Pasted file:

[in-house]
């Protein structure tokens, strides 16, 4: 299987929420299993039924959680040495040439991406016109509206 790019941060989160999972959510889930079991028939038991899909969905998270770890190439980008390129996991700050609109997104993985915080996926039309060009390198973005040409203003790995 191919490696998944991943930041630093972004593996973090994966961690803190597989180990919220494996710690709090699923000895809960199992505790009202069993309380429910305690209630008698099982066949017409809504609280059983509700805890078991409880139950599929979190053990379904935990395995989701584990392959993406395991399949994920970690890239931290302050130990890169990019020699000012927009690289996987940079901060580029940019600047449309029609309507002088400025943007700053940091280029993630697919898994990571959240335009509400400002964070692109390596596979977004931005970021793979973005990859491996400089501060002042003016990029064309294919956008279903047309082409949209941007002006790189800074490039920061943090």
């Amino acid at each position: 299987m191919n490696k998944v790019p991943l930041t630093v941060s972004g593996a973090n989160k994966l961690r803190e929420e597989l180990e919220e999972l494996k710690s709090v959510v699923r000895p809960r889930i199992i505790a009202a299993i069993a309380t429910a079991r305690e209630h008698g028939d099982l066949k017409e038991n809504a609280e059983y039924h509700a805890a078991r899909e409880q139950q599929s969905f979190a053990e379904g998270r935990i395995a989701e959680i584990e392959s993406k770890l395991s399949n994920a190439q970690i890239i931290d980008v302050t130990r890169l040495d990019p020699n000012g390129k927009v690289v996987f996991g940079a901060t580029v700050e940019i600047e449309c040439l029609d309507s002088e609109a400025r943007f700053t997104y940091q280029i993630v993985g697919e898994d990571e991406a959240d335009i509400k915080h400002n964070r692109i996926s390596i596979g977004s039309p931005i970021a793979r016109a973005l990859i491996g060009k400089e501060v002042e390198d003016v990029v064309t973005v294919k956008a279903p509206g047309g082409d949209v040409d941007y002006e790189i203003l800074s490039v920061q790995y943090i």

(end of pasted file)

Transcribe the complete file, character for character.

[in-house]
């Protein structure tokens, strides 16, 4: 299987929420299993039924959680040495040439991406016109509206 790019941060989160999972959510889930079991028939038991899909969905998270770890190439980008390129996991700050609109997104993985915080996926039309060009390198973005040409203003790995 191919490696998944991943930041630093972004593996973090994966961690803190597989180990919220494996710690709090699923000895809960199992505790009202069993309380429910305690209630008698099982066949017409809504609280059983509700805890078991409880139950599929979190053990379904935990395995989701584990392959993406395991399949994920970690890239931290302050130990890169990019020699000012927009690289996987940079901060580029940019600047449309029609309507002088400025943007700053940091280029993630697919898994990571959240335009509400400002964070692109390596596979977004931005970021793979973005990859491996400089501060002042003016990029064309294919956008279903047309082409949209941007002006790189800074490039920061943090």
């Amino acid at each position: 299987m191919n490696k998944v790019p991943l930041t630093v941060s972004g593996a973090n989160k994966l961690r803190e929420e597989l180990e919220e999972l494996k710690s709090v959510v699923r000895p809960r889930i199992i505790a009202a299993i069993a309380t429910a079991r305690e209630h008698g028939d099982l066949k017409e038991n809504a609280e059983y039924h509700a805890a078991r899909e409880q139950q599929s969905f979190a053990e379904g998270r935990i395995a989701e959680i584990e392959s993406k770890l395991s399949n994920a190439q970690i890239i931290d980008v302050t130990r890169l040495d990019p020699n000012g390129k927009v690289v996987f996991g940079a901060t580029v700050e940019i600047e449309c040439l029609d309507s002088e609109a400025r943007f700053t997104y940091q280029i993630v993985g697919e898994d990571e991406a959240d335009i509400k915080h400002n964070r692109i996926s390596i596979g977004s039309p931005i970021a793979r016109a973005l990859i491996g060009k400089e501060v002042e390198d003016v990029v064309t973005v294919k956008a279903p509206g047309g082409d949209v040409d941007y002006e790189i203003l800074s490039v920061q790995y943090i």